Basic Budgeting for Beginners
Updated: Mar 24
Today, I felt compelled to share more with you all about Financial Planning, specifically budgeting. Now, while I know this isn’t the most exciting Cali Creates topic, I felt it was important to share the knowledge I’ve learned in hopes of helping those who may find this subject equally intimidating.
I’ve recently made financial planning a much bigger part of my life in the past few years. Before that, I was just mindlessly spending and praying there was money in my account whenever I checked the balance. What a mess!
That being said, my goal is to share some basic budgeting tips for beginners so that you can feel confident to make some financial plans and adjustments for your life. Trust me, you will feel so much better when you have a deeper understanding of what financial goals you would like to achieve and how to execute it.
So let’s get started!
Have you ever been faced with these daunting questions?
Where is all my money going?
Did I really spend that much on Starbucks last year?!
How am I going to pay off my credit card?
Will I be able to afford rent this month?
How do people my age even have savings?
Will I ever pay off these student loans?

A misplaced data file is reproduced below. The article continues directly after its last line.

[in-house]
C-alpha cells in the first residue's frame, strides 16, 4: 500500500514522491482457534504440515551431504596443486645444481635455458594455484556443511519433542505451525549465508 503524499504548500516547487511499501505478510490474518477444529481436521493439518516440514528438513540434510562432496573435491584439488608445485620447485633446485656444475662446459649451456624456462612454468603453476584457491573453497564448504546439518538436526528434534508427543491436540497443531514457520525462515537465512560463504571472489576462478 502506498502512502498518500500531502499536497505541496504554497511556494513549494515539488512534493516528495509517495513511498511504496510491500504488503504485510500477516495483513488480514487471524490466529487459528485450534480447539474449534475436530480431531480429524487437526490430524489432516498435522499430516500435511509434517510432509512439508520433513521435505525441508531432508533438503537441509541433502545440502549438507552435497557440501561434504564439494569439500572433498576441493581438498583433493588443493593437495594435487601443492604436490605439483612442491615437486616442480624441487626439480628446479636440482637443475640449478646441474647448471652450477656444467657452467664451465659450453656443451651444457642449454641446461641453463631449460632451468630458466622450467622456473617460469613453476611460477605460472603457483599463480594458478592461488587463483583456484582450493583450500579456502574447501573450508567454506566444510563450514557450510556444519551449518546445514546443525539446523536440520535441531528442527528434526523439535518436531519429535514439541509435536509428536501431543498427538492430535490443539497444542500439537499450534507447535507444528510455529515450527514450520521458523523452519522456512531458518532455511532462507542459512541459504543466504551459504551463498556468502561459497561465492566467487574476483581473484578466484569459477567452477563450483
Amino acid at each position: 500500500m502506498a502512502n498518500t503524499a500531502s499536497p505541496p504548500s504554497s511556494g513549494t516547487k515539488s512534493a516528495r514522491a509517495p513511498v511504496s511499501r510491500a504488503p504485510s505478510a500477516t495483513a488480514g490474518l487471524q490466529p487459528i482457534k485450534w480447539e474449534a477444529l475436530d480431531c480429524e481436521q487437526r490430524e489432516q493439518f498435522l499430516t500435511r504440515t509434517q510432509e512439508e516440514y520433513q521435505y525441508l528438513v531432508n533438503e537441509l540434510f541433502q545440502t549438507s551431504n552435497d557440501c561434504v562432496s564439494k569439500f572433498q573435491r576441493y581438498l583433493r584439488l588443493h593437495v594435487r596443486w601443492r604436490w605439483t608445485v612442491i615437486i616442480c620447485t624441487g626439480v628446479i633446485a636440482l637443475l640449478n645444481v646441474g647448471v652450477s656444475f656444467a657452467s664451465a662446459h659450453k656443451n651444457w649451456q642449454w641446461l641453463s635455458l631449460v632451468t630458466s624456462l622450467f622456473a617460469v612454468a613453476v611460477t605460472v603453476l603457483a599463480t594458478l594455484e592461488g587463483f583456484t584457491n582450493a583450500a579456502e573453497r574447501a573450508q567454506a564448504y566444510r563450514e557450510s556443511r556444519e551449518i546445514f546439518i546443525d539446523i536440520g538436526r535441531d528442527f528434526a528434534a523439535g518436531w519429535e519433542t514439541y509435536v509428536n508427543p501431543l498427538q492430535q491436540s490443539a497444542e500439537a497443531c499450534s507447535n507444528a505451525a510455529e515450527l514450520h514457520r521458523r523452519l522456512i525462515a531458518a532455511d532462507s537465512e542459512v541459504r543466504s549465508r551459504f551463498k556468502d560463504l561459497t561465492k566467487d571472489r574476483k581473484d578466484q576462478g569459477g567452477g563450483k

Any of those hit a nerve? Well, let me tell you, we have ALL been there. In fact, I would argue the majority of people have found these questions running through their mind at some point in their lives. This is especially true when you have no financial goals and plans in place.
To be honest, I felt cheated throughout most of my twenties thinking, “How do I know NOTHING about budgeting, finances, taxes, none of it?!”
Sure, I’m most likely to blame for some of that because I am a Marketing major, so yes, I am sure some of this was discussed in my Finance courses. However, none of these topics ever related to me in a way I understood. It just never “clicked.”
Cue many moons later and thousands of dollars on my credit card, I found myself drowning in debt. I was so embarrassed, because I made good money. I should have had more money, but I had no financial plans or budgeting in place. I would spend money even when I didn’t have money.
Of course it always starts out small, you spend a little over your means here and there, but you always pay it off. But, then… Oh, wait, your credit card is offering a SPECIAL deal where if you spend $3,000 in a couple months, you’ll get tens of thousands of rewards points. So, you do it. You didn’t have the money, but you’ll pay it off. AND, you get the rewards! So, it’s worth it, right?
Well, the answer isn’t so simple. If you have the money to pay off the debt, yes this could be a great deal. However, in my opinion, it’s best to avoid falling for these “deals” when you don’t have the money to pay these debts back.
That’s my opinion because that’s exactly the trap I fell into many years ago. It can be tempting to use and borrow money that’s not yours, but you have to be able to manage that temptation.